Metabolic healthy obesity was also associated with a 28 percent increase in the risk of respiratory disease and a 19 percent increase in the risk of chronic obstructive pulmonary disease.

Compared to metabolically unhealthy people without obesity, those classified as MHO were also 28 percent more likely to have heart failure.

“Overall, cardiovascular and respiratory outcomes were highest in MUO, followed by MUN and MHO, except for incident and fatal heart failure and incident respiratory disease,” the researchers noted.

“For these outcomes, people with MHO had higher rates than those with MUN.”

People with metabolically healthy obesity had a significantly higher risk of diabetes, heart attacks and strokes, heart failure, respiratory disease and all-cause death compared to [MHN people].’

“Of particular note is that people with metabolically healthy obesity had a higher risk of heart failure and respiratory disease than metabolically unhealthy participants without obesity.”

In addition, the team found that – in a subset of participants they followed – a third of original MHO individuals became metabolically unhealthy within 3-5 years.

The full findings of the study have been published in the Diabetology, the journal of the European Association for the Study of Diabetes.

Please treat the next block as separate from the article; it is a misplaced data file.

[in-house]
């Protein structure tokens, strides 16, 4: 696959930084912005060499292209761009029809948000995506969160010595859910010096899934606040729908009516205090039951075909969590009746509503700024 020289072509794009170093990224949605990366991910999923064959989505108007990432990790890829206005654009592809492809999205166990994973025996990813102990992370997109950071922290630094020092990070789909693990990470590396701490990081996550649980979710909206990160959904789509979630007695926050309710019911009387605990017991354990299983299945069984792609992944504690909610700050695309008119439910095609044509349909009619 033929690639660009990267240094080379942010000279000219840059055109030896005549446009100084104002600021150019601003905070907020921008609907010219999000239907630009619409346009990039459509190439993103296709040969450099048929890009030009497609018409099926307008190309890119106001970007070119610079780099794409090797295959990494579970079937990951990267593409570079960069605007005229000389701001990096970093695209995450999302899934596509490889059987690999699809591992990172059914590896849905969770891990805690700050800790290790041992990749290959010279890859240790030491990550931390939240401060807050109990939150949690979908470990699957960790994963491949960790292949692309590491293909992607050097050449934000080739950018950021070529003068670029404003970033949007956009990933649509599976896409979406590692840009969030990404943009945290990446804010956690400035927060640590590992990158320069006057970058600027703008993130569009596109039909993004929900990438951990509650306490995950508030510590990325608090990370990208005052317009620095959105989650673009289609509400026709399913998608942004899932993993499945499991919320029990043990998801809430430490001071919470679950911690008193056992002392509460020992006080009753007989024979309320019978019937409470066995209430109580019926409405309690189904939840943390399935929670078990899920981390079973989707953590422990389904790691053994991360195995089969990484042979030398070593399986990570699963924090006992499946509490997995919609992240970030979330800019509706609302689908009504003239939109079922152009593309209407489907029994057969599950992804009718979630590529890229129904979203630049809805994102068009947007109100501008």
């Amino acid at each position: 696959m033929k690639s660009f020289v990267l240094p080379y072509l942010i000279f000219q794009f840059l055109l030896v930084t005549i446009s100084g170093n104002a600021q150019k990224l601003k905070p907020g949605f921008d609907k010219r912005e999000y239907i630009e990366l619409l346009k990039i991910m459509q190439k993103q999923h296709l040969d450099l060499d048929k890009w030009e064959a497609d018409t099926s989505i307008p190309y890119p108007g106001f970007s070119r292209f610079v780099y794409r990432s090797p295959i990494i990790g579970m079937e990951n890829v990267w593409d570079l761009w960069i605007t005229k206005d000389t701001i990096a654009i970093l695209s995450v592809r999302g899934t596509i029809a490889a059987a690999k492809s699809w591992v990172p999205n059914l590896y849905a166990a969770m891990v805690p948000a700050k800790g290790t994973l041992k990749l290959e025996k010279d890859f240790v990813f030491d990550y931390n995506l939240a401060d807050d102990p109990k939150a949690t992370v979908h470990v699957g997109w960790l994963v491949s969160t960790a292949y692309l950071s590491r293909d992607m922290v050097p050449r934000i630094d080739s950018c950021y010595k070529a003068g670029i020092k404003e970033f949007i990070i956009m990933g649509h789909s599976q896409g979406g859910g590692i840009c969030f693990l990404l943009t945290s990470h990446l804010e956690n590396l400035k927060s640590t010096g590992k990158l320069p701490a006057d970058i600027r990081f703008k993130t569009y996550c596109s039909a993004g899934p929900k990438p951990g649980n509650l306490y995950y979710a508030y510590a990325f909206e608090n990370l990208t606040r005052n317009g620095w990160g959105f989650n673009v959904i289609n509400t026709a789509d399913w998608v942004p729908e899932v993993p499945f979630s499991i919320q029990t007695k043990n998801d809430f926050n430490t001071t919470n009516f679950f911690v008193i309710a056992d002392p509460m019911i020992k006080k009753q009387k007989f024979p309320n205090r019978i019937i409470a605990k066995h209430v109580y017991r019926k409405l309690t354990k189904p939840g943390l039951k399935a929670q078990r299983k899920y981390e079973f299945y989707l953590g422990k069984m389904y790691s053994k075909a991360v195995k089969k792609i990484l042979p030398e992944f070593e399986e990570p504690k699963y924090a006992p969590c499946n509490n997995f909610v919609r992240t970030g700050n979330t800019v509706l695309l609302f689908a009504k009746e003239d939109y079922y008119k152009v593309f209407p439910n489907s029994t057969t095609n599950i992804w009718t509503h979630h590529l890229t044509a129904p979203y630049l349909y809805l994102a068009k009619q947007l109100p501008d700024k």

Obesity is defined as an adult with a BMI of 30 or higher.

A healthy person’s BMI – calculated by dividing weight in kilograms by height in meters, and the answer again by height – is between 18.5 and 24.9.

In children, obesity is defined as being in the 95th percentile.

Percentiles compare young people with others of the same age.

For example, if a three-month-old child is in the 40th percentile for weight, that means 40 percent of the three-month-old weighs the same or less than that baby.

About 58 percent of women and 68 percent of men in the UK are overweight or obese.

The condition costs the NHS around £6.1 billion each year, out of its estimated budget of £124.7 billion.

This is because obesity increases the risk of a number of life-threatening conditions.

Such conditions include type 2 diabetes, which can cause kidney disease, blindness, and even limb amputations.

Research suggests that at least one in six hospital beds in the UK is occupied by a diabetic.

Obesity also increases the risk of heart disease, which kills 315,000 people in the UK every year – making it the leading cause of death.

Carrying dangerous amounts of weight has also been linked to 12 different cancers.

This includes breast, which affects one in eight women at some point in their lives.

In children, research suggests that 70 percent of obese youth have high blood pressure or elevated cholesterol, which puts them at risk for heart disease.

Obese children are also significantly more likely to become obese adults.

And if children are overweight, their obesity in adulthood is often more severe.

As many as one in five children in the UK attend school who are overweight or obese, rising to one in three by the time they turn 10.